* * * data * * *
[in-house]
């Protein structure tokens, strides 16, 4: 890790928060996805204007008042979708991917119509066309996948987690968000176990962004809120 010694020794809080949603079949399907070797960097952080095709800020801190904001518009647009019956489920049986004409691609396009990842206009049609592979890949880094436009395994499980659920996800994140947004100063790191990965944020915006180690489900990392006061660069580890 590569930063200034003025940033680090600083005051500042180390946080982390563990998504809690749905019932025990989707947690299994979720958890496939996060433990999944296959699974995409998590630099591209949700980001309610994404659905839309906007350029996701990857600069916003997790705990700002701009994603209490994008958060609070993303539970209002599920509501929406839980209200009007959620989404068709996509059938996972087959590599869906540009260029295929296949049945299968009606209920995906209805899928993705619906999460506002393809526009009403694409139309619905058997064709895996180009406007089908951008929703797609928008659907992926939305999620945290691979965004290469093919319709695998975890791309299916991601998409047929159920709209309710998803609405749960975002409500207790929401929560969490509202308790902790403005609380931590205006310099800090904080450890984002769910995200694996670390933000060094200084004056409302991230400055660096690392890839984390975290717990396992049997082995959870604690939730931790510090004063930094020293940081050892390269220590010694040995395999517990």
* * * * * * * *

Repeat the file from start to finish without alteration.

[in-house]
């Protein structure tokens, strides 16, 4: 890790928060996805204007008042979708991917119509066309996948987690968000176990962004809120 010694020794809080949603079949399907070797960097952080095709800020801190904001518009647009019956489920049986004409691609396009990842206009049609592979890949880094436009395994499980659920996800994140947004100063790191990965944020915006180690489900990392006061660069580890 590569930063200034003025940033680090600083005051500042180390946080982390563990998504809690749905019932025990989707947690299994979720958890496939996060433990999944296959699974995409998590630099591209949700980001309610994404659905839309906007350029996701990857600069916003997790705990700002701009994603209490994008958060609070993303539970209002599920509501929406839980209200009007959620989404068709996509059938996972087959590599869906540009260029295929296949049945299968009606209920995906209805899928993705619906999460506002393809526009009403694409139309619905058997064709895996180009406007089908951008929703797609928008659907992926939305999620945290691979965004290469093919319709695998975890791309299916991601998409047929159920709209309710998803609405749960975002409500207790929401929560969490509202308790902790403005609380931590205006310099800090904080450890984002769910995200694996670390933000060094200084004056409302991230400055660096690392890839984390975290717990396992049997082995959870604690939730931790510090004063930094020293940081050892390269220590010694040995395999517990």